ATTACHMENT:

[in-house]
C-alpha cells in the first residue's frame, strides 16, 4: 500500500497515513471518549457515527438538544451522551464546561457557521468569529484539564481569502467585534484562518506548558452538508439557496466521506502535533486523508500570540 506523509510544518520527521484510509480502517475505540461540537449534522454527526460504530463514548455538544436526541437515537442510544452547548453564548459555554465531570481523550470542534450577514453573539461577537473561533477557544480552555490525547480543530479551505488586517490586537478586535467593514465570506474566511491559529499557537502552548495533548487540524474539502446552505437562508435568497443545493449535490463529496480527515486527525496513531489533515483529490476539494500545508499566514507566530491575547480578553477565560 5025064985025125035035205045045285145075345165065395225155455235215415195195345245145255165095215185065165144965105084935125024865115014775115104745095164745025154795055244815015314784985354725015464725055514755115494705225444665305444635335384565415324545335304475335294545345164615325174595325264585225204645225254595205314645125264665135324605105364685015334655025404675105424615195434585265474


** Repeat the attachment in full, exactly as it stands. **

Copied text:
[in-house]
C-alpha cells in the first residue's frame, strides 16, 4: 500500500497515513471518549457515527438538544451522551464546561457557521468569529484539564481569502467585534484562518506548558452538508439557496466521506502535533486523508500570540 506523509510544518520527521484510509480502517475505540461540537449534522454527526460504530463514548455538544436526541437515537442510544452547548453564548459555554465531570481523550470542534450577514453573539461577537473561533477557544480552555490525547480543530479551505488586517490586537478586535467593514465570506474566511491559529499557537502552548495533548487540524474539502446552505437562508435568497443545493449535490463529496480527515486527525496513531489533515483529490476539494500545508499566514507566530491575547480578553477565560 5025064985025125035035205045045285145075345165065395225155455235215415195195345245145255165095215185065165144965105084935125024865115014775115104745095164745025154795055244815015314784985354725015464725055514755115494705225444665305444635335384565415324545335304475335294545345164615325174595325264585225204645225254595205314645125264665135324605105364685015334655025404675105424615195434585265474